I am grateful to be here today to brief the committee on behalf of the Internet Service Providers Association of Ireland, ISPAI, in respect of cybersecurity for children from a hotline.ie perspective. The hotline.ie mission is to provide Internet users residing in Ireland with a free, secure and confidential reporting service where they may report suspected illegal content, particularly child sexual abuse imagery. We also look to ensure child sexual abuse imagery is notified to law enforcement, irrespective of jurisdiction. When it is hosted in Ireland, we want to ensure it is swiftly removed from ISPAI's member facilities by providing those members with qualified notice for takedown, allowing them to preserve evidence for law enforcement investigation.
It is worth mentioned that hotline.ie is funded by ISPAI members and it is also in receipt of grant aid support from the European Commission. At national level we work with the Garda and the Internet industry, and our procedures are overseen by the Department of Justice and Equality and the Office for Internet Safety. At international level we work with 51 other Internet hotlines in 47 countries worldwide which come together under the umbrella association INHOPE. We also work with Europol and Interpol.
The committee might notice I have used the term "child sexual abuse imagery" instead of the legal term "child pornography". In our line of work, when dealing with potentially criminal content, accuracy is instrumental. Therefore, we prefer to use the term "child sexual abuse imagery" as each image is documented evidence of a crime being committed, a child being sexually exploited and, in many cases, actually raped. Child sexual abuse is a global issue that requires a global co-ordinated response, and to tackle it, a multi-stakeholder approach, where everybody has a role to play in the process, from government to law enforcement to the Internet industry and civil society by reporting content to the hotline.
On my way here this morning, the terms "cybersecurity for children" and "prevention" kept popping into my mind. More often than we would like to admit, we fall victim of one-dimensional or, at most, two-dimensional problem-solving traps. The committee should bear with me. I have attended numerous international conferences, workshops, round-table discussions and presentations, but when it comes to child sexual abuse, the reality is most of our actions are reactive. A child would have already been groomed and sexually abused, and sexually explicit selfies would have been produced and shared. A viewer would already have crossed the line and begun to experience arousal from sexual images of children.
Child sexual abuse has been a reality for many years and I dare say technologies are neither good nor bad but people are. Somehow I feel there is an aspect of this problem that is often unspoken, and that is the offender. Too little research is available, which in turn prevents detection of harmful behaviour and opportunities for early intervention. We are still only exploring what access providers should do and children or parents could and should do. I am not saying what is being done is wrong or unnecessary but rather that perhaps the approach is incomplete.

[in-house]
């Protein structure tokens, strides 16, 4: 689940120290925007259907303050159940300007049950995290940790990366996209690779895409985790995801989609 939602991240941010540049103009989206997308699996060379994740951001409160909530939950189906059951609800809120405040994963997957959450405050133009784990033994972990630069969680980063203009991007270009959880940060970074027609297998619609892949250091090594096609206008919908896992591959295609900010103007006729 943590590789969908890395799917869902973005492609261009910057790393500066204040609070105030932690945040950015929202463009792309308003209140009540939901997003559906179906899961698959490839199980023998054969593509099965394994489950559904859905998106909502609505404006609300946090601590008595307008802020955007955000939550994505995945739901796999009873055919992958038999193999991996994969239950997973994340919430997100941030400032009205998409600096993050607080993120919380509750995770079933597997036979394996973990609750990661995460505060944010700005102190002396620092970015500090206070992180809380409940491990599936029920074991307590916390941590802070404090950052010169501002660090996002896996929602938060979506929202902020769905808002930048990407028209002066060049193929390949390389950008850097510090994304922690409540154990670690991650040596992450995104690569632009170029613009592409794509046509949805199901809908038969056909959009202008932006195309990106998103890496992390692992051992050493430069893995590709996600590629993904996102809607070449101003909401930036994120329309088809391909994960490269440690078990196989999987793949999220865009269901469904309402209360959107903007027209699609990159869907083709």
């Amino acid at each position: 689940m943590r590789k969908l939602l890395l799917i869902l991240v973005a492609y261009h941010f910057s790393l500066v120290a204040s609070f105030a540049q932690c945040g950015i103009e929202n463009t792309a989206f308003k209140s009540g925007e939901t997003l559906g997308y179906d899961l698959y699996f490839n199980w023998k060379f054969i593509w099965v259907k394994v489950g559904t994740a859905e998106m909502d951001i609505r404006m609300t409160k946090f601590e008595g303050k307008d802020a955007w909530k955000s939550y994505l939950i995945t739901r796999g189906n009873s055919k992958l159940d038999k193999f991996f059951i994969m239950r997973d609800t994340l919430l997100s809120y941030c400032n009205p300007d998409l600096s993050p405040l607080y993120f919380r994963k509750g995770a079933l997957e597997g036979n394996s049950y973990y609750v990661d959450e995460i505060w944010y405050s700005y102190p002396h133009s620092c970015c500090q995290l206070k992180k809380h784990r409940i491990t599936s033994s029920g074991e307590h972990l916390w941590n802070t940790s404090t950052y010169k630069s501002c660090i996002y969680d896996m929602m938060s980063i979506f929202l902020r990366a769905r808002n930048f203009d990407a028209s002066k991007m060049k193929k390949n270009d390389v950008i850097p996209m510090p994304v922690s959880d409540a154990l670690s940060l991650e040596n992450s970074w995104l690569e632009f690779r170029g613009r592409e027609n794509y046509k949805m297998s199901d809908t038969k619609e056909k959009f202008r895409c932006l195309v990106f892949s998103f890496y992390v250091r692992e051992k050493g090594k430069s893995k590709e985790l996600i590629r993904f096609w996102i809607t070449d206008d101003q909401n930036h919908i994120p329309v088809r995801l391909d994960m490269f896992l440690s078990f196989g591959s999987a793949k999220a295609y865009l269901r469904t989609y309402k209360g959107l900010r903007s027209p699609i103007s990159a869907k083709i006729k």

In 18 years of operation, hotline.ie has received more than 50,000 reports of suspected child sexual abuse imagery. I emphasise that one report could consist of tens or hundreds of images and videos. Of those 50,000 reports, 10% were confirmed by the hotline as child sexual abuse imagery. This translates to one case per day for 18 years. My question is would we not want to know we are doing everything that can be done to prevent this heinous crime from happening.
In a way, our line of work dealing with potentially criminal content is much easier as we have clear criteria set in legislation and procedures set by the Department of Justice and Equality and the Garda. In a nutshell, the work is straightforward as the content is either legal or illegal. However, instigating behaviour change - educating and preventing things happening - is far more challenging. Hotline.ie and all our counterparts worldwide that matter deal with the distribution of online child sexual abuse at source.
Why would we not apply the same principle to prevention? Having viewed child sexual abuse imagery as hotline.ie manager, there is not a day that passes where I do not think about the work that we do, how we could improve it and making sure that we are still fit for purpose and at the forefront of the fight against child sexual abuse imagery. I also consider how we can assist law enforcement in its efforts to identify victims.
As a closing remark, I would like to address two aspects to strengthen and reinforce the position of hotline.ie. While ISPAI members have zero tolerance of child sexual abuse imagery and are as determined as ever to act swiftly against this content, this is a matter for the whole Internet industry, not just access providers. General data protection is becoming more stringent in light of the new general data protection regulation, GDPR, which will come into force in May. Comprehensive legislative amendments are required to ensure protection for civilian organisations running hotline operations.
I am conscious of the time. I thank committee members for listening and look forward to addressing their questions.